How do human rights issues of past and present affect people of Asian heritage living in Winnipeg?
Panellists Nour Ali, Jennifer Chen, Art Miki and Pamela Rebello share their diverse perspectives in a discussion this Sunday (May 28) moderated by Dr. Muni Mysore at the Canadian Museum for Human Rights (CMHR), organized in partnership with the Asian Heritage Society of Manitoba. (See panellist bios below.)
May 2017 marks the 15th anniversary of Asian Heritage Month, celebrated at the Museum with a free afternoon of discussion, film and cultural performances.
Manitoba filmmaker Aaron Floresco will introduce a special screening of Facing Injustice: The Relocation of Japanese Canadians to Manitoba and lead a discussion. The film explores how Japanese Canadians were forcibly removed from the West Coast in 1942 and forced to work as labourers on sugar beet farms in Manitoba, where many finally settled.
An Asian Fusion Showcase follows, featuring vibrant performances by talented local groups including the India School of Dance; Great Wall Performing Arts; Winnipeg Sikaran Arnis Academy; Hinode Taiko; Aboriginal School of Dance; Korean drummer Yeyoung Won; and Colours of Indonesia.
Asian Heritage Month events
Sunday, May 28
Panel discussion — 12 p.m. to 1 p.m.
Film screening — 1:15 p.m. to 2:15p.m.
Performances — 3 p.m. to 5 p.m.
Canadian Museum for Human Rights,
85 Israel Asper Way
In 2002, acting on a motion raised by Senator Vivienne Poy, the Government of Canada officially designated each May as Asian Heritage Month. In Manitoba, the Asian Heritage Society – consisting of representatives from the Japanese, Chinese, Indian, Vietnamese, Indo‐Chinese, Korean and Filipino communities – plan activities to share Asian culture. They have included Aboriginal performances to demonstrate their connection to Canada and respect for Indigenous peoples.
About the panellists
Nour Ali is the director of the refugee committee of the Kurdish Association of Manitoba. He was born in Syria in 1978 and started his activities as human right activist in 2001, for which he was arrested, imprisoned and tortured before escaping to refugee camps in China and Macao. Mr. Ali came to Canada as a refugee in 2012 with his wife and two children – who became the first refugees to Winnipeg after the conflict began. He has continued to support refugees through community outreach and youth programs, as well as newcomer orientation and speaking in schools about the Syrian refugee crisis. He works as a restoration technician and business owner.
Jennifer Yijie Chen is an editor at the Manitoba Chinese Tribune who has served on the boards of the Manitoba Chinese Women's Association and Family Dynamics, an organization dedicated to strengthening families and building healthy supportive communities. She was active in the University of Manitoba Graduate Students' Association and worked as comments editor for The Uniter, the University of Winnipeg newspaper. She has volunteered extensively in the community, including with the International Students' Orientation program, Folklorama, Chinese Moon Festival, Chinese Mother's Day and with the upcoming Canada Summer Games. From 2014 to 2016, she worked as a constituency assistant in the Manitoba Legislative Assembly. Ms. Chen holds a Master's Degree in Kinesiology from the University of Manitoba.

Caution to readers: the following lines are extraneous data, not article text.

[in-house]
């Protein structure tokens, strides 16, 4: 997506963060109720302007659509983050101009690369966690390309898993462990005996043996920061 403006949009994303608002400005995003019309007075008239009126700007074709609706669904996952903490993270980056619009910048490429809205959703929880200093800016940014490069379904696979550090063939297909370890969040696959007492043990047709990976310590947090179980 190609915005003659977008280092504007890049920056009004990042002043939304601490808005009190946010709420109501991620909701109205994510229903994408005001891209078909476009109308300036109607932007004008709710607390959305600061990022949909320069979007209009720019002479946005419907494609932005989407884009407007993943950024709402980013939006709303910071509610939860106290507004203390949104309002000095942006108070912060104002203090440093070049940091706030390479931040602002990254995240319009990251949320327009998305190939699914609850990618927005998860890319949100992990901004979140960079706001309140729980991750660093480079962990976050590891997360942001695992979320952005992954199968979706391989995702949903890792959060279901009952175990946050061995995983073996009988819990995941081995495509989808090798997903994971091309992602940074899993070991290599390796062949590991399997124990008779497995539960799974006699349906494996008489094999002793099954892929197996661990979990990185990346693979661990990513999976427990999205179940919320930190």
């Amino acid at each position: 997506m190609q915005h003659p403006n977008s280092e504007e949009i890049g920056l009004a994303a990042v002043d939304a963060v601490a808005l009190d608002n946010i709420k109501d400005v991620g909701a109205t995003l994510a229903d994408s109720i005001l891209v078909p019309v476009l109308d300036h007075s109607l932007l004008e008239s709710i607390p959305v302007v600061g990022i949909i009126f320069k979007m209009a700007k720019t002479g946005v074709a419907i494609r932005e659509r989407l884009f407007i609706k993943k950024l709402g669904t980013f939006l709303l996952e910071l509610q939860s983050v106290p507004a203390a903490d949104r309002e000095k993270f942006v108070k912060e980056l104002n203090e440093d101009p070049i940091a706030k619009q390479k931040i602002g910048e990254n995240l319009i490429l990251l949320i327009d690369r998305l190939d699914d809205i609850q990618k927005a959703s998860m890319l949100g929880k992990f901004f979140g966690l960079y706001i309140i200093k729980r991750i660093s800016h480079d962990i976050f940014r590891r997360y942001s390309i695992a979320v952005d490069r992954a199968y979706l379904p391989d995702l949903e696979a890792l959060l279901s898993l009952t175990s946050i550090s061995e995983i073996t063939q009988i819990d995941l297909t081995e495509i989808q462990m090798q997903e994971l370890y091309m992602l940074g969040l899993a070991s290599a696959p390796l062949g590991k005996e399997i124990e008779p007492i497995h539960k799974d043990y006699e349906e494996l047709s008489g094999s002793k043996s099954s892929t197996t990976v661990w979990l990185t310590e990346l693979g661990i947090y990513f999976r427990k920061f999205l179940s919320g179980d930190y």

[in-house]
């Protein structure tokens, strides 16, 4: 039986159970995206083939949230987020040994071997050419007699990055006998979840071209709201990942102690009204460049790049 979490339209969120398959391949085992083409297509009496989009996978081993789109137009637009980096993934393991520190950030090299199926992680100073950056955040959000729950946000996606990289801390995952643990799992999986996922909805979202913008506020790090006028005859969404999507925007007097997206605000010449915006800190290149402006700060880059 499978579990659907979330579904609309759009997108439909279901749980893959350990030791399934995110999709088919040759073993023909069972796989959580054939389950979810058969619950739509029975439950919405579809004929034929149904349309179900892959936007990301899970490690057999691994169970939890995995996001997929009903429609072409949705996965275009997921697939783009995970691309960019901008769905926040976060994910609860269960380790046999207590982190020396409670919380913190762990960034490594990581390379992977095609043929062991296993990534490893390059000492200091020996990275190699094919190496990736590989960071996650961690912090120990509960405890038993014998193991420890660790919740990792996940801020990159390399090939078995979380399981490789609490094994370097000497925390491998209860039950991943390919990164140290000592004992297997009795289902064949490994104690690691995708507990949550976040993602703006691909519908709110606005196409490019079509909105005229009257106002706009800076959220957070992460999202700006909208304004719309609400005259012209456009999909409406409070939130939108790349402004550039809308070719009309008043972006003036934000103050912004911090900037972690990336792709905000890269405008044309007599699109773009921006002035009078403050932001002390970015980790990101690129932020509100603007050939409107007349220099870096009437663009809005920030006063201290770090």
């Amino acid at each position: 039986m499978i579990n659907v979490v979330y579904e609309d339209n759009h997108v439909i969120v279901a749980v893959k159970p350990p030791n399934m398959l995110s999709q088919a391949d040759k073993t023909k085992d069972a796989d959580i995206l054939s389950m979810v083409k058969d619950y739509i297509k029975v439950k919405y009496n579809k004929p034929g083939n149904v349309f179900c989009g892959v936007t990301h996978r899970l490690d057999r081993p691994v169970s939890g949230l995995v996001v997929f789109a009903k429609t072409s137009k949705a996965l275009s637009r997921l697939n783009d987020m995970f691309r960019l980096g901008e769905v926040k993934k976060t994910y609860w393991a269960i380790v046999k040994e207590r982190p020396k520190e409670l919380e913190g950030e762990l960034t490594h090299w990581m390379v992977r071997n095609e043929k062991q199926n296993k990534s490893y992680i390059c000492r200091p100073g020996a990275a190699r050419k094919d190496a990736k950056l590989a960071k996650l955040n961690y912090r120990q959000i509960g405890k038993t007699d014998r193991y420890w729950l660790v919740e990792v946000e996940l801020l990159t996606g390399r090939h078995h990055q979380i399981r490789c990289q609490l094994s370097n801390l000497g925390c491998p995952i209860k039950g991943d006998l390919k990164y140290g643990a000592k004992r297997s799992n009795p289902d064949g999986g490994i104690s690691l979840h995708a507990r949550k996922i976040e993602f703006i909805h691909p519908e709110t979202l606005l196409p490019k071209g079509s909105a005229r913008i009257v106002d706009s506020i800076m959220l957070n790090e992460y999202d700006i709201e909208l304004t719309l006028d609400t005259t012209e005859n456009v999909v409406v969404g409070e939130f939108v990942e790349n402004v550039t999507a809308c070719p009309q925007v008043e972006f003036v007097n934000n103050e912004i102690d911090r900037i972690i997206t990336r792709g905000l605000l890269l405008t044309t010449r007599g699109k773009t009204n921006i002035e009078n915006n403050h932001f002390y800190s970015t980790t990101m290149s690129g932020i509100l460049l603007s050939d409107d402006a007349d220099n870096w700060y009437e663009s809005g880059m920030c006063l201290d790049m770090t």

Arthur Miki has had a distinguished career as an educator and community activist, dedicated to promoting positive race relations and increasing awareness of human rights issues in Canada. He served as vice‐chairperson of the Canadian Race Relations Foundation and currently acts as president of both the Japanese Cultural Association of Manitoba and the Asian Heritage Society of Manitoba. Mr. Miki served as president of the National Association of Japanese Canadians from 1984 to 1992 and led negotiations to achieve a just redress settlement for Japanese Canadians interned during the Second World War. He is a recipient of the Order of Canada and the Order of Manitoba. Mr. Miki was also a citizenship judge for Manitoba and Saskatchewan.
Pamela Rebello is a teacher, arts educator and consultant who is the executive director and driving force behind the India School of Dance, Music & Theatre. She has served on several boards and commissions, including the Canada Council for Racial Equality in the Arts, the Manitoba Arts Council and the Manitoba Intercultural Council. She has received numerous awards and honours, including the Order of Manitoba and lifetime achievement awards with both Dance Manitoba and the Canadian Race Relations Foundation – which has featured her life story this year as one of 150 stories for its "Our Canada" project. Ms. Rebello has a Master's degree in Cross‐Cultural and International Education from the University of Manitoba and a Certificate in Non‐Profit Management.